How weak productivity can neuter monetary policy


What was seen as a cyclical problem has morphed into a supply-side constraint, writes Stephen King
 
 
 
Throughout the developed world, productivity growth has been remarkably weak. Even though we are faced daily with new technological gizmos, growth in output per hour has been dismal.
 
Admittedly, some countries have done better than others. Between 2007 and 2014, the latest year for which comparable data are available, output per hour rose more than 7 per cent across the US economy while in the UK it was broadly unchanged and in Italy it fell 2 per cent.

Yet even the “successes” are failures judged by their own history. Other than during the dark days of the early 1980s, when two recessions led to a serious, albeit temporary, loss of output, the US has never before experienced such a fallow period of productivity growth.

There are many explanations for this, including Lawrence Summers’ revival of secular stagnation, Robert Gordon’s claim that the biggest technological impacts on living standards are in the past and, for what it is worth, my own view that we are returning to economic “normality” after an extended postwar period of economic catch-up.

The Summers view is, in many ways, the most optimistic. Offer fiscal stimulus, particularly focused on infrastructure projects, in the hope that higher demand will create higher supply.

Yet the risk is that stimulus will raise government debt with no lasting benefit for the economy.

Think of Japan over the past two decades, and US stimulus after the dotcom bubble burst that triggered only a housing boom and bust with no lasting benefit for productivity growth.

Weak productivity has a corrosive impact on living standards. Should the post-financial crisis trend continue, in the US by 2021 average incomes would be 16 per cent lower than had the 2 per cent per annum postwar productivity trend been maintained. Tax revenues, healthcare, pensions, wage growth and other contributors to a nation’s welfare would be lower. Promises made across the political spectrum would have to be abandoned.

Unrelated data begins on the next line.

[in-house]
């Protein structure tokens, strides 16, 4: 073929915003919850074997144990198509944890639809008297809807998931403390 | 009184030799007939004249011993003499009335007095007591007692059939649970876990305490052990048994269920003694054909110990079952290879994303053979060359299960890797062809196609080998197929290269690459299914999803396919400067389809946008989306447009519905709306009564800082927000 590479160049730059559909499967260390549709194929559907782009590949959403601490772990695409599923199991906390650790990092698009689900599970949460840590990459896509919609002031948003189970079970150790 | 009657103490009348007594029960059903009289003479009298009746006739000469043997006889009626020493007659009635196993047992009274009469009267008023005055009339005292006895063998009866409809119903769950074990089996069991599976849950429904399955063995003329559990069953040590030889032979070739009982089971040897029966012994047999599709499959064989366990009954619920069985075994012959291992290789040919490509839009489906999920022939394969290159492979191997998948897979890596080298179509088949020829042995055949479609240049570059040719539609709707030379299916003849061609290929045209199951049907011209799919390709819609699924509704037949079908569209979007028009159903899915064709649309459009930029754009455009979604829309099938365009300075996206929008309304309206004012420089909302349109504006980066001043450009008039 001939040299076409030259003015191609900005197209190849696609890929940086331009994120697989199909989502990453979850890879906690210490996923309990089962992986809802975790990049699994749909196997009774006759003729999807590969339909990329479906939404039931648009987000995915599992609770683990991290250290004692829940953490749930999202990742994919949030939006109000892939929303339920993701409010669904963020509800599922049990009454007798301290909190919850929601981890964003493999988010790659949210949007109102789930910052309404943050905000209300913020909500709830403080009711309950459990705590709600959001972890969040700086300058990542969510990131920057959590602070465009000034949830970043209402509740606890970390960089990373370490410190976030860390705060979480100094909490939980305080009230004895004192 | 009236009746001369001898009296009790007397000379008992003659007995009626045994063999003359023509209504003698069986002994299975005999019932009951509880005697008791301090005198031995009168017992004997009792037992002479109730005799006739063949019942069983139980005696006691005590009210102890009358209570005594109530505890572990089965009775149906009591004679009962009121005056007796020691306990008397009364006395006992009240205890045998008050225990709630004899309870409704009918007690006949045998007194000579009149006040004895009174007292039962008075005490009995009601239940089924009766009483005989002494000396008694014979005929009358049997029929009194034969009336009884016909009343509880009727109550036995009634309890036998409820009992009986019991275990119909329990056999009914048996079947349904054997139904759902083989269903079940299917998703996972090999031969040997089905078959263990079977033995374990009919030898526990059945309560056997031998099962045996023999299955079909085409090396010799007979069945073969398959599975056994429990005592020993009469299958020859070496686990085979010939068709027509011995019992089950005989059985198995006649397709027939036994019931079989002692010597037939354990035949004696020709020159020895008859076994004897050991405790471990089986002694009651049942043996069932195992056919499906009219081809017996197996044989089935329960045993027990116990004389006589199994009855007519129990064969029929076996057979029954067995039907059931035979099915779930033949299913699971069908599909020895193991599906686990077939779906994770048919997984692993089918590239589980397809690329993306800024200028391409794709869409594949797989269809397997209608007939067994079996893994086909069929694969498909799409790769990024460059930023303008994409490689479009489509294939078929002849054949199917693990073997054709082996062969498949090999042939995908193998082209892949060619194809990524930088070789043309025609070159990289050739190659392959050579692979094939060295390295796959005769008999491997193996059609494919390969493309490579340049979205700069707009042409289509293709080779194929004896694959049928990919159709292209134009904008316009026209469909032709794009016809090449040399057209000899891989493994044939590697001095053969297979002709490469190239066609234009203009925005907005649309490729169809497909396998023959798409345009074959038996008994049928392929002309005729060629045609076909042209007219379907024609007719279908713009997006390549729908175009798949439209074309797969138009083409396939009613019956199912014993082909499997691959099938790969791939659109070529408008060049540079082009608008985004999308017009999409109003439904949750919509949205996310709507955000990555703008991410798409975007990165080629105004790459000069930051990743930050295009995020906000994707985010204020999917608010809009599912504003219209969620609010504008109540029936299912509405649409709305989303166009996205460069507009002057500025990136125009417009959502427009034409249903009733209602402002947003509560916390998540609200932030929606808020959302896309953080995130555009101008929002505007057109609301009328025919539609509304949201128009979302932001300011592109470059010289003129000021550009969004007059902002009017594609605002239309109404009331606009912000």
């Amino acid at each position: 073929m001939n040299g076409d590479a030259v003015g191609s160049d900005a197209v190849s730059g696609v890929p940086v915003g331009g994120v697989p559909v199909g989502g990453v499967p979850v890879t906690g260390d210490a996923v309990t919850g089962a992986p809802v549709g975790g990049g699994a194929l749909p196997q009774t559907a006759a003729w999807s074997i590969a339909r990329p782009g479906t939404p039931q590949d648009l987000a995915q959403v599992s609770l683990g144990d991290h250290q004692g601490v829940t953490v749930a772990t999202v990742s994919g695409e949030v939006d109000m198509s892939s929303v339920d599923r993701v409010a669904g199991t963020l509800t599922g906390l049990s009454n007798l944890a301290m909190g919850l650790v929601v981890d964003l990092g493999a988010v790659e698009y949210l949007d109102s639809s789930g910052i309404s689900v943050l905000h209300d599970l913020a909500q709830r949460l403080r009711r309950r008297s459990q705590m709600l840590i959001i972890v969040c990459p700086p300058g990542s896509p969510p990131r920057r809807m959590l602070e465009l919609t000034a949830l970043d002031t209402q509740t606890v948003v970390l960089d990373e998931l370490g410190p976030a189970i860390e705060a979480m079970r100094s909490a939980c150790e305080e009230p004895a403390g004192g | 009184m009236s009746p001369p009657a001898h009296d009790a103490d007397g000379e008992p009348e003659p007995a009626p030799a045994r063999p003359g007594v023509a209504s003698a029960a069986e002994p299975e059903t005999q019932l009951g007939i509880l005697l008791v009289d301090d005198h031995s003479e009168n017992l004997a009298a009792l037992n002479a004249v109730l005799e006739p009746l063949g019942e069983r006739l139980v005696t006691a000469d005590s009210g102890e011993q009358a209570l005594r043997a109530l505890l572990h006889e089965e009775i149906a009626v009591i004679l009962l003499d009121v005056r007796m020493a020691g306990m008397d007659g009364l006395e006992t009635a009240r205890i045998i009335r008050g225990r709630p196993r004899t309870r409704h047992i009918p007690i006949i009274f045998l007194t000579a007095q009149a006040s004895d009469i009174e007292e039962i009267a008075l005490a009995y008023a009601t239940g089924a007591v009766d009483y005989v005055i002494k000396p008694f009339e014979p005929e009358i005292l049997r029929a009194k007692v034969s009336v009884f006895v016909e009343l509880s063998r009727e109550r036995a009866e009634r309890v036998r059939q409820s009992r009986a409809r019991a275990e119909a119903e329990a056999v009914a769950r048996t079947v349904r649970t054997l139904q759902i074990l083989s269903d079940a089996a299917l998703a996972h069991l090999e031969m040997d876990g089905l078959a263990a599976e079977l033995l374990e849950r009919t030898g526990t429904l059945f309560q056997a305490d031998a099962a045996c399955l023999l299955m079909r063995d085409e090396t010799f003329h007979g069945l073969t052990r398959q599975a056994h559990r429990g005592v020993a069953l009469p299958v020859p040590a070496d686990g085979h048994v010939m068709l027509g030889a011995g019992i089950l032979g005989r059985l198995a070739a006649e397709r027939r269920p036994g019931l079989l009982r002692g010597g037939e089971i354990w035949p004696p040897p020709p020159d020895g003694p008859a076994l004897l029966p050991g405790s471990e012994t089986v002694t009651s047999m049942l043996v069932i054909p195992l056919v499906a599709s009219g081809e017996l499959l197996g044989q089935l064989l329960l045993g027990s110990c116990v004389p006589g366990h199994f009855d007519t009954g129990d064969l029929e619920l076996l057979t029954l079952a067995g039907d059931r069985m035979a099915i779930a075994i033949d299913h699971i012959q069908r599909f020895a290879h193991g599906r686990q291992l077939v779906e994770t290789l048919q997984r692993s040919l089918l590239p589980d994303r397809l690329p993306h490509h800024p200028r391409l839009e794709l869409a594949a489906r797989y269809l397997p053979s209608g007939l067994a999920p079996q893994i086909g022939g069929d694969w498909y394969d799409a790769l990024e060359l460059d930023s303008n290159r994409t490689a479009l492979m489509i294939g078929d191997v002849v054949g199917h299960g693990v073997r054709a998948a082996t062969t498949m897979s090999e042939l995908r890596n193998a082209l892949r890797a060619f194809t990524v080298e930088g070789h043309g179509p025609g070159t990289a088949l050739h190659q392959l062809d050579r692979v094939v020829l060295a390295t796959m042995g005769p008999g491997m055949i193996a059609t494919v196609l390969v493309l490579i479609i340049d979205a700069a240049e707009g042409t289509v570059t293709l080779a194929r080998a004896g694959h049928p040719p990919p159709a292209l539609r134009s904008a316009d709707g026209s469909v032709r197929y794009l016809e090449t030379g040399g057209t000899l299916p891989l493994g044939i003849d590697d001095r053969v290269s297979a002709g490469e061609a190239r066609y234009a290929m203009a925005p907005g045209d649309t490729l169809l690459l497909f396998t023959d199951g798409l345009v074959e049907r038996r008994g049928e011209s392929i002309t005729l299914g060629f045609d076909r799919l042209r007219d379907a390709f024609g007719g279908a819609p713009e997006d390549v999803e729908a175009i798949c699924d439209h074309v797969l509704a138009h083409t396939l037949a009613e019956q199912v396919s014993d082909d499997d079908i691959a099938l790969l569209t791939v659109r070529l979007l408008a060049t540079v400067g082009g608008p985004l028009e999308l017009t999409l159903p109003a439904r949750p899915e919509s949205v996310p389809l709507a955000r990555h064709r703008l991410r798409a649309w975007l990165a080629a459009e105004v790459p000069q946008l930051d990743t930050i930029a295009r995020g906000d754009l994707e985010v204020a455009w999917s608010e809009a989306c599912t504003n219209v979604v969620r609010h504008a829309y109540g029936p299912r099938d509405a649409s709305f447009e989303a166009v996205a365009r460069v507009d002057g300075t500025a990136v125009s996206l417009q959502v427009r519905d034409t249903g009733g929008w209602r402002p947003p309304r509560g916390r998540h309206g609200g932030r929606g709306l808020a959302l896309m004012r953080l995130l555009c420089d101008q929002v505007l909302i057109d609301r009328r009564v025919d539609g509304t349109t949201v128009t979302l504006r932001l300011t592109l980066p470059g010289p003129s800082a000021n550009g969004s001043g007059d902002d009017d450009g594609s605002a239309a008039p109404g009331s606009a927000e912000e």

To date, attempts to boost productivity have failed. What was seen as a cyclical economic problem has morphed into a biting supply-side constraint. Worse, the stimulus aimed at boosting economic growth and limiting unemployment may have inadvertently damaged productivity performance.

Exceptionally low interest rates and quantitative easing may have lifted asset prices indiscriminately, crimping capital markets’ abilities to separate productive wheat from unproductive chaff.

Further, persistently low productivity growth may be neutering monetary policy. In a world in which growth and inflation are structurally low, interest rates will be dragged down to incredibly low levels — precisely the conditions we see today. If, however, interest rates are low on a structural basis, there is nowhere for them to go in the event of a deep recession.

In these circumstances, the entire monetary policy framework is up for grabs. Shibboleths will have to be dispensed with. At zero rates, central banks may have to work increasingly closely with finance ministries, prioritising the need for co-ordinated action over the desire for independence. Inflation targeting may have to be ditched, perhaps replaced by nominal gross domestic product targeting: a slowdown in real growth would then be countered by a commitment to higher inflation, boosting nominal GDP and limiting the risk of ever more indigestible debt.

Yet nominal GDP targeting will work only if central banks can credibly demonstrate not just their desire for higher inflation but also their ability to deliver it. To date, they have not been particularly successful. And if productivity growth is permanently lower, expectations of a life of ever-rising prosperity will have to be abandoned. If the economics are already difficult, the politics will be considerably harder.

The writer is HSBC’s senior economic adviser and author of ‘When the Money Runs Out’

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